Defining ‘Systemic Racism’

 
The term ‘systemic racism’ can be a lot to grasp and Horejsi knows some people may not understand. “It means the system, whatever system it is, has done things historically that we do not pay attention to because we don’t have to. When you learn those things, you realize there’s a lot of work to do to figure out why people are feeling this way.” She says the way forward will be difficult. “It’s uncomfortable. I hate uncomfortable conversations, but sometimes it has to be uncomfortable.”
 
 

Plans for the Fall

Like everyone, the team’s goals were delayed by COVID, but they have a full agenda for the fall. “Oh, we are just getting started!” says Horejsi, laughing. “This past year we have been working on the team, to see how we can best grow for the church. But we are planning on activities, book studies, podcasts, teaching sessions… lots of things!!”

One book study, done last summer, was Lenny Duncan’s Dear Church: A Love Letter from a Black Preacher to the Whitest Denomination in the United States. A thoughtful and honest book, the author details how difficult it is to be a person of color in the ELCA. The staff and members of council read the book and participated in a series of online discussions, facilitated by Horejsi.

Team member Shoenbauer also looks forward to the fall and hopes to include more outreach. “I would like us as a community to be able to have difficult conversations and to listen to stories that have too often gone unheard. I know that there are great people in this community who want to be a part of the solution, so I’m hoping to do more with the congregation as a whole.”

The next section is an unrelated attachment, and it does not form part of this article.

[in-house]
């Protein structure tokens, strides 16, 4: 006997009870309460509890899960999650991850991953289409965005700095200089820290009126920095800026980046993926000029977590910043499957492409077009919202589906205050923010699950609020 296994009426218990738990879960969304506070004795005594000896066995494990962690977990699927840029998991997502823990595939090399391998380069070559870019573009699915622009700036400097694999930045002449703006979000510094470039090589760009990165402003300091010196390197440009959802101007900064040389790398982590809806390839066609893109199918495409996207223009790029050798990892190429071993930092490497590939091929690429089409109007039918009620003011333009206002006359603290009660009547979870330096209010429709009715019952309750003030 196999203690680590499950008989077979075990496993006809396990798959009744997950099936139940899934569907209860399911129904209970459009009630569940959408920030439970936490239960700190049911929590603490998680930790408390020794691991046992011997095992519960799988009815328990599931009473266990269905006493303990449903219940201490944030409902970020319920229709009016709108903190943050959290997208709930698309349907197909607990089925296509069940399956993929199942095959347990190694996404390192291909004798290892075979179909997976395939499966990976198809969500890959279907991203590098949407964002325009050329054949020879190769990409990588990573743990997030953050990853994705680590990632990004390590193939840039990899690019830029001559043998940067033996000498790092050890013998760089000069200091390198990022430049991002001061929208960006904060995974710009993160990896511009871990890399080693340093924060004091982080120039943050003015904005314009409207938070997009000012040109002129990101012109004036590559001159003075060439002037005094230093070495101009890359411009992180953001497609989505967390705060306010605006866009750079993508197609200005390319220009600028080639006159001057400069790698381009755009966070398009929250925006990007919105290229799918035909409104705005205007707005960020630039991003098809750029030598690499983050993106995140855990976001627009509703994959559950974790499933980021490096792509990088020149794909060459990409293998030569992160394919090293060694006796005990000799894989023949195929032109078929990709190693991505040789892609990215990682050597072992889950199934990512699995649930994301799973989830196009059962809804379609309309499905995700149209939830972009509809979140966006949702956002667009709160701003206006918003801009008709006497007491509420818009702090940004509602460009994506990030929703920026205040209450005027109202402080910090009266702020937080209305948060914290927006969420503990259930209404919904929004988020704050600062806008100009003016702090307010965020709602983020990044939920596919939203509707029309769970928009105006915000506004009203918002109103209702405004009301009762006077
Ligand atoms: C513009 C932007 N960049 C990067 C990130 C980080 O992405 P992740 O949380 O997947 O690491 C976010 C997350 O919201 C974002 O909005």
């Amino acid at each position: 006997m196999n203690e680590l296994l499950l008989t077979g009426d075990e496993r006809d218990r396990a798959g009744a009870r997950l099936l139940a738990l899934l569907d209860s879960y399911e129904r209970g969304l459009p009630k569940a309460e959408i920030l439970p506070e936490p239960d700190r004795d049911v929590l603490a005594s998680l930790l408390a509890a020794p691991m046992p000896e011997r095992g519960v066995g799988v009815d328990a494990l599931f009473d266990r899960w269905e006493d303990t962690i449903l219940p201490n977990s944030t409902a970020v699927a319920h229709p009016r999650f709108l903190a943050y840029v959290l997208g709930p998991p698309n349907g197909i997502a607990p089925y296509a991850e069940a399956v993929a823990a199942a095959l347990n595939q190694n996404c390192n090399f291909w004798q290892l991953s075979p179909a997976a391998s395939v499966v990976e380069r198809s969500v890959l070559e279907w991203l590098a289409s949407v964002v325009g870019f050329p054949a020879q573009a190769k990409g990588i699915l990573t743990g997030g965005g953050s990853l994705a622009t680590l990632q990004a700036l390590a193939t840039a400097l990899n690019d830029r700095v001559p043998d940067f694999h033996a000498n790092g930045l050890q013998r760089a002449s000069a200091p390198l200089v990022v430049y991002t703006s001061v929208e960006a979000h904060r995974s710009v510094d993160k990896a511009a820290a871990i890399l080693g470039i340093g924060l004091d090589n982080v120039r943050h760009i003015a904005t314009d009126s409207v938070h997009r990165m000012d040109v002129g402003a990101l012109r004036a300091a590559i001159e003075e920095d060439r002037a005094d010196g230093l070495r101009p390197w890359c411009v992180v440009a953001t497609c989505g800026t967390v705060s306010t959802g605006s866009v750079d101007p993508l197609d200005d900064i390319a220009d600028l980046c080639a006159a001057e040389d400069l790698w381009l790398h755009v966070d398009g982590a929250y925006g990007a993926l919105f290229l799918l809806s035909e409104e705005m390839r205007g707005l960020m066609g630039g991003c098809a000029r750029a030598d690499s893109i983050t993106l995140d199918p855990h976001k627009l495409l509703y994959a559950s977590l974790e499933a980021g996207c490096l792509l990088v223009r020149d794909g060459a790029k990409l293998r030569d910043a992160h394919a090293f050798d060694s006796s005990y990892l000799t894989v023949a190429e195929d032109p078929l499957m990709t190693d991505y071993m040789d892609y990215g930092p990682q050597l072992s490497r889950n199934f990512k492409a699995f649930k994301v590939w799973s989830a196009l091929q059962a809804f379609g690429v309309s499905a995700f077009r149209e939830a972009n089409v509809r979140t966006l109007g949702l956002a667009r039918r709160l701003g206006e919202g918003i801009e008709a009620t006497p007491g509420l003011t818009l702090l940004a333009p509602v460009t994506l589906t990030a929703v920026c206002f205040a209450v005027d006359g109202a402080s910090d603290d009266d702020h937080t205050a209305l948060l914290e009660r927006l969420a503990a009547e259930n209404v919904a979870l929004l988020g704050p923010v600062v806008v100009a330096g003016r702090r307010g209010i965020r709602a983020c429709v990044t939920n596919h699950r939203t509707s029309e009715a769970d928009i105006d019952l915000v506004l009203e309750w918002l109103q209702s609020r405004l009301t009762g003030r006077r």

Shoenbauer has also been instrumental in creating and maintaining the Little Free Library of Anti-Racist Books, located by the Little Free Pantries near Door 2. This library functions more as a traditional library with a lending system and a faith that people will return the books. A list of these books is available on our website, along with a synopsis of every book. 
 
 

So, What Have You Been Doing?

The group has been deliberate about taking the year to educate themselves in order to be ready for HTLC’s reopening. “This isn’t an outside-the-church group, this is a church group. We want to make sure that what we’re doing isn’t our personal agenda, it’s what works best for HTLC at this time,” says Horejsi. 
 
The Racial Justice Team meets on the second Monday of every month, 6:30-7:30 p.m. Email Melissa Horejsi with questions or to join the Racial Justice Team. 
 
Written by Rose Fife, HTLC Communications Specialist